2012-07-01

339

27 CFR 26.222 - Still wines containing carbon dioxide.  

Code of Federal Regulations, 2010 CFR

...false Still wines containing carbon dioxide. 26.222 Section 26.222...222 Still wines containing carbon dioxide. (a) General. Still wines...contain not more than 0.392 gram of carbon dioxide per 100 milliliters of...

2010-04-01

340

40 CFR 91.320 - Carbon dioxide analyzer calibration.  

Code of Federal Regulations, 2014 CFR

...2014-07-01 2013-07-01 true Carbon dioxide analyzer calibration. 91...Equipment Provisions § 91.320 Carbon dioxide analyzer calibration. ...certification test, calibrate the NDIR carbon dioxide analyzer as follows:...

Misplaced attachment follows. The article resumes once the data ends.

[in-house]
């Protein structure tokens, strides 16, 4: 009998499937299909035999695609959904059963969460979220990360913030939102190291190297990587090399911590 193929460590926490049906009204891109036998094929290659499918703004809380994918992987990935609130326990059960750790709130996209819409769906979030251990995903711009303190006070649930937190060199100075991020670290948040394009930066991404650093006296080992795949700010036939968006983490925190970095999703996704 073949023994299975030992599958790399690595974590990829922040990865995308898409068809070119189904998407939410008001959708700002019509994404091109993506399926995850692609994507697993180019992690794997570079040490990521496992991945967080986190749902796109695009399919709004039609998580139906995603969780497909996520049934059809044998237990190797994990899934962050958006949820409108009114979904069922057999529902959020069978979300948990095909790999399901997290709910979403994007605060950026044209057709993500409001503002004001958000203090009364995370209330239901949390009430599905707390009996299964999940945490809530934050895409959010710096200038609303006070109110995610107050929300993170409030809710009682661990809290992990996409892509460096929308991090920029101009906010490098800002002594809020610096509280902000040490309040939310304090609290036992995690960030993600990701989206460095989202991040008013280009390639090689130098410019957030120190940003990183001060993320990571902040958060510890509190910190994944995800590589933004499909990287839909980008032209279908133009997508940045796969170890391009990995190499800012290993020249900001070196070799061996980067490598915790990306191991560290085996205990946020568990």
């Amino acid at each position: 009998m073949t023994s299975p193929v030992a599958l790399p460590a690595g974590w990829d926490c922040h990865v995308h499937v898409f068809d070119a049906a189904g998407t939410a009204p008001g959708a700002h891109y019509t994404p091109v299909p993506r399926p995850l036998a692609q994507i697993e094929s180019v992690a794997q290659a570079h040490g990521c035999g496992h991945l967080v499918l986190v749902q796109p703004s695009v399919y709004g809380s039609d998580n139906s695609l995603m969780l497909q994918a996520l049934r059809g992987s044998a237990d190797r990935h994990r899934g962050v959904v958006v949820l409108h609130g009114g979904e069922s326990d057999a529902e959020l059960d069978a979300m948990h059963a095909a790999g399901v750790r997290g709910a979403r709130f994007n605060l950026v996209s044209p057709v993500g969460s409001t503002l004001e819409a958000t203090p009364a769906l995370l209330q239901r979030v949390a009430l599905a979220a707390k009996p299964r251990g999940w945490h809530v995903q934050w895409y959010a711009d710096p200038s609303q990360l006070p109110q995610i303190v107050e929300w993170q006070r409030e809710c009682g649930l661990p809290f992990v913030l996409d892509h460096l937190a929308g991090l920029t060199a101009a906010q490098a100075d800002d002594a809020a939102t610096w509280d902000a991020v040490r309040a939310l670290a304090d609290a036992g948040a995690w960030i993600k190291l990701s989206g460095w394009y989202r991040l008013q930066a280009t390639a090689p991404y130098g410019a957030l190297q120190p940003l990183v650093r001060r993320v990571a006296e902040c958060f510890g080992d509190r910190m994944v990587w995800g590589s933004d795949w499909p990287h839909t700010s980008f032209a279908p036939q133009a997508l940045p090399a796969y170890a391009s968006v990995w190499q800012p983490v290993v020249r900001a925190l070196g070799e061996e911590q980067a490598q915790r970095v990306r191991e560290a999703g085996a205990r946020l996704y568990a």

2014-07-01

341

40 CFR 89.322 - Carbon dioxide analyzer calibration.  

Code of Federal Regulations, 2010 CFR

...2010-07-01 2010-07-01 false Carbon dioxide analyzer calibration. 89...Equipment Provisions § 89.322 Carbon dioxide analyzer calibration. ...bi-monthly thereafter, the NDIR carbon dioxide analyzer shall be...

2010-07-01

342

40 CFR 86.124-78 - Carbon dioxide analyzer calibration.  

Code of Federal Regulations, 2013 CFR

...2013-07-01 2013-07-01 false Carbon dioxide analyzer calibration. 86...Procedures § 86.124-78 Carbon dioxide analyzer calibration. Prior...and monthly thereafter the NDIR carbon dioxide analyzer shall be...

2013-07-01

343

40 CFR 91.320 - Carbon dioxide analyzer calibration.  

Code of Federal Regulations, 2010 CFR